You submit a piece of writing to an editor. You feel certain that it’s your one-way ticket to fortune and glory. After a few days or weeks (or months, depending on the publication), the editor sends you the published link.
You tweet the link to all of your followers, and then you click the link so that you can bask once again in your glorious, glorious prose. As you read it, you start to feel just a little bit sick. Once you reach the end, bile has bubbled up in the back of your throat.
It sounds awful. You’re ashamed to have your name on it. And you’ve just promoted it to all of your Twitter followers.
In my experience, most editors do a great job of collaborating on changes. When a good editor wants changes, the changes benefit the piece. In a few cases, instead of making notes and sending the piece back for a rewrite, editors have rewritten my work themselves. I think many editors, particularly inexperienced ones, think they’re doing writers a favor by “taking care of it” instead of sending something back for a rewrite. They underestimate just how personally we take it when our words get changed without permission.
Editors, instead of rewriting something, should send pieces back to a writer with clear, specific notes about changes. Writers, in return, should make edits without complaining. We’re all collaborating to make the work better.
I Hope No One Finds Out About This Ever
I wrote one piece as a guest blog post a few months ago. I won’t say which piece or who published it. I wanted to tweet the link immediately when it went live, but I decided to reread the post first.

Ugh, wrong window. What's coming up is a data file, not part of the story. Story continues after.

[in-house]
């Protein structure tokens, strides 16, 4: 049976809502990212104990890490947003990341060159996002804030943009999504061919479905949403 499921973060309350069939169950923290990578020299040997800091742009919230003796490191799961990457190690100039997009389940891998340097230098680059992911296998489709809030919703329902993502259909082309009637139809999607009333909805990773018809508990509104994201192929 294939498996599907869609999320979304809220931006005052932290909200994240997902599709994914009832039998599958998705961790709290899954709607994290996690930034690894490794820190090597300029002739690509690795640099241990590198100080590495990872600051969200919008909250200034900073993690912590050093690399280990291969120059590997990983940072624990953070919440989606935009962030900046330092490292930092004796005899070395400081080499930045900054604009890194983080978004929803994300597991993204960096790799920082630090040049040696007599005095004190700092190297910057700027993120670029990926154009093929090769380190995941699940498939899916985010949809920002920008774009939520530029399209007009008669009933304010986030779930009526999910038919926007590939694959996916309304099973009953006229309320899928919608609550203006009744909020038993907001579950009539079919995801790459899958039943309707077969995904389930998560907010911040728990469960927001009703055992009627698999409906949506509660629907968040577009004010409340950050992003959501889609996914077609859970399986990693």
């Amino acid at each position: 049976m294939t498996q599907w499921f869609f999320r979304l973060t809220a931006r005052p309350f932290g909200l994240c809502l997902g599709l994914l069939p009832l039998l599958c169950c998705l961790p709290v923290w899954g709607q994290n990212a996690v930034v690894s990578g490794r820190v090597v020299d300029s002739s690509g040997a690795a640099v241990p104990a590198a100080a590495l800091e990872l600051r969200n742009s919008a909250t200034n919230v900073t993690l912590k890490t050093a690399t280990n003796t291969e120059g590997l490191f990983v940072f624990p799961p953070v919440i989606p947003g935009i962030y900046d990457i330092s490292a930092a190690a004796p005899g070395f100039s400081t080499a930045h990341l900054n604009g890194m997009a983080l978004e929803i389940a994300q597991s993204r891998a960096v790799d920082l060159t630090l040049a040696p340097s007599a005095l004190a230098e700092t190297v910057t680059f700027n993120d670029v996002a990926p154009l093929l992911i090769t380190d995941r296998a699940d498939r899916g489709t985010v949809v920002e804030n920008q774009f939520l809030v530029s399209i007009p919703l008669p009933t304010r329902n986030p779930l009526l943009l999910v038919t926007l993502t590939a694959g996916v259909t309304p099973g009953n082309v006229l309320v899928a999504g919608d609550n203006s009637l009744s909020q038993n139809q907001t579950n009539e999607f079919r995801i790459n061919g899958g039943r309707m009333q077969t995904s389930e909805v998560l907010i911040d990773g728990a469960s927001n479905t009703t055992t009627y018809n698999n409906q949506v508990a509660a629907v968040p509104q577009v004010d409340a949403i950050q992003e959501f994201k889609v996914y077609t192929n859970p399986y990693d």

As I read through the words, I realized that the editor had rewritten it without consulting me. To my ears, the voice sounded like the writing of a junior high girl.
It’s important to note that when I was that age, I wrote a 2,000-word op-ed for my school paper about why people should vote for Ross Perot. I even read his frickin’ book. I mean, I emerged from the womb holding Roget’s Thesaurus. I’ve never once eaten a ring pop, and I had no strong opinion about which New Kids on the Block member was the cutest.
Ross Perot and NKOTB. Dating myself much? Anyway, I hated the edits.
I deposited the check for the job. I mercifully did not tweet the link. It went quietly to content hell.
For Editors: How I Want You to Correct Me
When I submit a piece to an editor, I view it as a draft. I’ve proofread it and polished it so that I think it’s good, but mine is only one perspective. Ideally, anything that’s published in a respectable forum gets fact-checked and rewritten until it’s excellent. Good editors see things that I don’t. They make me sound better than myself.
When you rewrite something without talking to me, it ceases to be my work. It also makes me think that you believe I’m not capable of fixing the writing. Frankly, I also don’t like to work with people that I don’t trust. When you rewrite my work without talking to me, I no longer trust you to take care of my work.
I never object to making changes in a piece. I just want you to let me make the changes. Not you, not your intern – me. If you think my work needs changes, I implore you to send it back to me. I don’t want my headshot suspended over someone else’s words.
For Writers: How to Act When You’re Asked to Revise